News Briefs | FYI
May 22, 2023
Report reveals teen girls’ views on social media platforms
Common Sense Media has released a new research report that reveals what teen girls think about TikTok and Instagram, and describes the impact that these and other social media platforms have on their lives.
According to the report, “Teens and Mental Health: How Girls Really Feel About Social Media,” nearly half (45 percent) of girls who use TikTok say they feel “addicted” to the platform or use it more than intended at least weekly. Among girls with moderate to severe depressive symptoms, roughly seven in 10 who use Instagram (75 percent) and TikTok (69 percent) say they come across problematic suicide-related content at least monthly on these platforms.
Common Sense Media surveyed more than 1,300 adolescent girls across the country to better understand how the most popular social media platforms and design features impact their lives today. Among the report’s key findings, adolescent girls spend over two hours daily on TikTok, YouTube and Snapchat, and more than 90 minutes on Instagram and messaging apps. When asked about platform design features, the majority of girls believe that features like location sharing, public accounts, endless scrolling and appearance filters have an effect on them, but they’re split on whether those effects are positive or negative. Girls were most likely to say that location sharing (45 percent) and public accounts (33 percent) had a mostly negative effect on them, compared to other features. In contrast, they were most likely to say that video recommendations (49 percent) and private messaging (45 percent) had a mostly positive impact on them.
“For years, Common Sense Media has said that social media, particularly its addictive design features, have been problematic, and now teen girls themselves are sounding the alarm,” said Jim Steyer, founder and CEO of Common Sense Media, in a press release. “This report reaffirms that social media is addicting our kids and exposing them to online harms, undeniably. If Big Tech companies are not going to listen to parents or policymakers, then maybe they’ll start to listen to the kids and teens who are telling them point blank that social media is putting their mental health and safety at risk.”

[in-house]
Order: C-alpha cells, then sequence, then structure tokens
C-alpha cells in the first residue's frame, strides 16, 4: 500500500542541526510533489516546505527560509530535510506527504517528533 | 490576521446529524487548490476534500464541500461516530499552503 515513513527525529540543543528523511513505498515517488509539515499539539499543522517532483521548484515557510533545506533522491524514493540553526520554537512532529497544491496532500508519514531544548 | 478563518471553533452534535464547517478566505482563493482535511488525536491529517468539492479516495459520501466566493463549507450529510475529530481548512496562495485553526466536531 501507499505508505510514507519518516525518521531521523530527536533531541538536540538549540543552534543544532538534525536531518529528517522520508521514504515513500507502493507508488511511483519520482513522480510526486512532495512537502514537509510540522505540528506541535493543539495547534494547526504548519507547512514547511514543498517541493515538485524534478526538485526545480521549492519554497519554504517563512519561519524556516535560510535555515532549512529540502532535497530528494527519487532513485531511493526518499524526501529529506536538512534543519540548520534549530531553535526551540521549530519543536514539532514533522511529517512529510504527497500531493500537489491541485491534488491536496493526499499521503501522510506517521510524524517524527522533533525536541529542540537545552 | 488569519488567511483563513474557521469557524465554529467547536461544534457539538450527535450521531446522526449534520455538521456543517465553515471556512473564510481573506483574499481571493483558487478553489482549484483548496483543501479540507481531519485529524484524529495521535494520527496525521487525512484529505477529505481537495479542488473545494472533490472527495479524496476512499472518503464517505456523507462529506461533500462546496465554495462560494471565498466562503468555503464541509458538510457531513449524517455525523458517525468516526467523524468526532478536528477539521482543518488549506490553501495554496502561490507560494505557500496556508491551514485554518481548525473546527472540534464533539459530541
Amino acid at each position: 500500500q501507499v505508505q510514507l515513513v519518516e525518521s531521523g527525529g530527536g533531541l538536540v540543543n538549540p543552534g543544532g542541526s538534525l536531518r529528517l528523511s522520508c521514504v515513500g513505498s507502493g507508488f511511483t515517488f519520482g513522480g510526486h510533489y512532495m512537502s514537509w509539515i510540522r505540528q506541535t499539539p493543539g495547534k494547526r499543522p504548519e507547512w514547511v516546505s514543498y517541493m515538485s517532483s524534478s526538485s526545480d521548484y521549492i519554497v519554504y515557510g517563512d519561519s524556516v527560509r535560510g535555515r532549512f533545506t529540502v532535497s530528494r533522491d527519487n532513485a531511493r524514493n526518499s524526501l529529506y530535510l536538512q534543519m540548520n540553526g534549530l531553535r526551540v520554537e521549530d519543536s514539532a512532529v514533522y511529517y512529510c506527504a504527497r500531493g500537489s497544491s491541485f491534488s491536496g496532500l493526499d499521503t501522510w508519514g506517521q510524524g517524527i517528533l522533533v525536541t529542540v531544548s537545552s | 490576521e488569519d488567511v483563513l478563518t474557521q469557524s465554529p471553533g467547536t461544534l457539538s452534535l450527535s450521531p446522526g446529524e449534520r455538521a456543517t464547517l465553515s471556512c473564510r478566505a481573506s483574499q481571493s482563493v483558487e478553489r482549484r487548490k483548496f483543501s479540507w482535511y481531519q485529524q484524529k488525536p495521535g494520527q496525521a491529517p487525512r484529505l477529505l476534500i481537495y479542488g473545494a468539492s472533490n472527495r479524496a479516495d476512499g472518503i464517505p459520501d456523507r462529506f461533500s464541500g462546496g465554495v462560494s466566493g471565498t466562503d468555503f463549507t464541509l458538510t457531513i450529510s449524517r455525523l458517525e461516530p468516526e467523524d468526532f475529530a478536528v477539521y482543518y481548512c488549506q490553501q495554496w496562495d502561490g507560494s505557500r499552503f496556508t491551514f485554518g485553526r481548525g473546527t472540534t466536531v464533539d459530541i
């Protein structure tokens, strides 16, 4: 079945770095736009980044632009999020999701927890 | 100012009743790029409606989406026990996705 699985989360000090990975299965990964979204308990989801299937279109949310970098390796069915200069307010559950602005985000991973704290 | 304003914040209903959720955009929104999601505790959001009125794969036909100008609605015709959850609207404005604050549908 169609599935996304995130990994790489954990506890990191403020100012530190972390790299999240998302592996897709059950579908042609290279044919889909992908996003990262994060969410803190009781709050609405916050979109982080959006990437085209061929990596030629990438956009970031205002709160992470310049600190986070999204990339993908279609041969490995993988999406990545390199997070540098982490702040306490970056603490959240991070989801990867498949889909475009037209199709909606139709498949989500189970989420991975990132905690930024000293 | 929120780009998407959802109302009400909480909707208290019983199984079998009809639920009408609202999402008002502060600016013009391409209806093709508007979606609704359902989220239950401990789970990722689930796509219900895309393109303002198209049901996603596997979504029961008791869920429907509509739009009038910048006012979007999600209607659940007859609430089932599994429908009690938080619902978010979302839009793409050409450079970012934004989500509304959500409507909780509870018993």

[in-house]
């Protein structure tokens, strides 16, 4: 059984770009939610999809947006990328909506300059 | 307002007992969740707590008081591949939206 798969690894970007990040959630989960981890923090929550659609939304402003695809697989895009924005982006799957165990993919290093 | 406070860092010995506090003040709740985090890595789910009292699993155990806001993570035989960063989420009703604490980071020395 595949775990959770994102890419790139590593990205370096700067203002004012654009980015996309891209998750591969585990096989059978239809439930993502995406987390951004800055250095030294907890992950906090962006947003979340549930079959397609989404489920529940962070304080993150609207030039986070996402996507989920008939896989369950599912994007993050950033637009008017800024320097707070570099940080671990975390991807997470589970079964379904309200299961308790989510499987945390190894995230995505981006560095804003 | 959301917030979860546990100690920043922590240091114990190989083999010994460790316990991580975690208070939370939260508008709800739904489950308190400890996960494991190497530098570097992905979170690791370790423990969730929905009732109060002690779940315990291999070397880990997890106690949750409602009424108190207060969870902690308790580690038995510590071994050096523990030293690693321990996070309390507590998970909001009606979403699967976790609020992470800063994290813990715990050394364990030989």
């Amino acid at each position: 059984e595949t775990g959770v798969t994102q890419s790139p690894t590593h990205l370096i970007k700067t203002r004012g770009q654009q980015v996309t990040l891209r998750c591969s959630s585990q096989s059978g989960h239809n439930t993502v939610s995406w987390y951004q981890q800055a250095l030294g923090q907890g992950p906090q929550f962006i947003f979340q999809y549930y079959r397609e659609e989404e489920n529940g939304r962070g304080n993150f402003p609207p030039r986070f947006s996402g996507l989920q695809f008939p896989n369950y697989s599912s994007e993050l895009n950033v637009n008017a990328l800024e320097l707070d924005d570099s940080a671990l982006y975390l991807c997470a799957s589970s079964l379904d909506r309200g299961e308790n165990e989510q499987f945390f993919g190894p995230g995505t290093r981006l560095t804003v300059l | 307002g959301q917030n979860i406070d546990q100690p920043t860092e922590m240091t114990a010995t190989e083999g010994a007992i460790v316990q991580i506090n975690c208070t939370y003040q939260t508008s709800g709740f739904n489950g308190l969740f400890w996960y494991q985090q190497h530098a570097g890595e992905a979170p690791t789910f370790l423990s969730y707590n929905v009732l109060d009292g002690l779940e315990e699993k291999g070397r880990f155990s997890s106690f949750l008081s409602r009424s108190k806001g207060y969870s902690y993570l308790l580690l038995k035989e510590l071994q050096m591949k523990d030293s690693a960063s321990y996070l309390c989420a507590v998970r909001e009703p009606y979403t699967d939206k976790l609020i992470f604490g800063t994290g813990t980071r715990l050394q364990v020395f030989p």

Common Sense Media has also announced that the organization is launching the “Healthy Young Minds” campaign, a multiyear initiative focused on building public understanding of the youth mental health crisis, spotlighting solutions and catalyzing momentum for industry and policy change.
Research looks at teacher shortage on a ‘micro’ level
Frontline Education has announced the release of research analyzing the teacher shortage at a micro level focusing on state-specific nuances. The research brief, developed by the Frontline Research & Learning Institute, is the latest edition in a series dedicated to highlighting the story data tells about K-12 staff shortages.
“The mission of the Frontline Research and Learning Institute is to equip the K-12 community with current data and rich insights to inform and accelerate their decision-making,” said Mark Gruzin, CEO of Frontline Education, in a news release. “While it’s evident that a staff shortage exists, there’s no one-size-fits-all approach to solving the problem. The release of this research brief and region-specific data will help school leaders navigate their unique staffing challenges.”
Continuing to analyze the institute’s perspective that the national labor shortage can be likened to a supply and demand model and that there may be fewer applicants rather than an increase in the number of job postings, this brief provides data and insights on applicant and job posting trends from users of Frontline’s Recruiting and Hiring solution from 2018 to 2022. The 49 states represented in the data are divided into six regions to illustrate the distinctions of the teacher shortage by geographical regions.
Highlights from the data include: